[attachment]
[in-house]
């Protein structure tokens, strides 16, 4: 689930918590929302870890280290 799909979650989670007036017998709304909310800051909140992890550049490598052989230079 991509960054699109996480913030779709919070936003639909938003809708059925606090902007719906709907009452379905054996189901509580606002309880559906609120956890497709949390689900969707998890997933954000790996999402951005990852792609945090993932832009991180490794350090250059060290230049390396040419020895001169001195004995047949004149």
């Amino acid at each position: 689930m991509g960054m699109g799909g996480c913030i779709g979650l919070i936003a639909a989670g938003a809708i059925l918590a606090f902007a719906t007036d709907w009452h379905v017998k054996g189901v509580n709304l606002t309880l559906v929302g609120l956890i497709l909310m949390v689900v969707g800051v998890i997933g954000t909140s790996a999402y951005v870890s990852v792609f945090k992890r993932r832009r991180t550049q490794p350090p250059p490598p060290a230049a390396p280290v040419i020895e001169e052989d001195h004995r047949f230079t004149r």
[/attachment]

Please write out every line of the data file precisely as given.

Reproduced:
[in-house]
């Protein structure tokens, strides 16, 4: 689930918590929302870890280290 799909979650989670007036017998709304909310800051909140992890550049490598052989230079 991509960054699109996480913030779709919070936003639909938003809708059925606090902007719906709907009452379905054996189901509580606002309880559906609120956890497709949390689900969707998890997933954000790996999402951005990852792609945090993932832009991180490794350090250059060290230049390396040419020895001169001195004995047949004149």
């Amino acid at each position: 689930m991509g960054m699109g799909g996480c913030i779709g979650l919070i936003a639909a989670g938003a809708i059925l918590a606090f902007a719906t007036d709907w009452h379905v017998k054996g189901v509580n709304l606002t309880l559906v929302g609120l956890i497709l909310m949390v689900v969707g800051v998890i997933g954000t909140s790996a999402y951005v870890s990852v792609f945090k992890r993932r832009r991180t550049q490794p350090p250059p490598p060290a230049a390396p280290v040419i020895e001169e052989d001195h004995r047949f230079t004149r």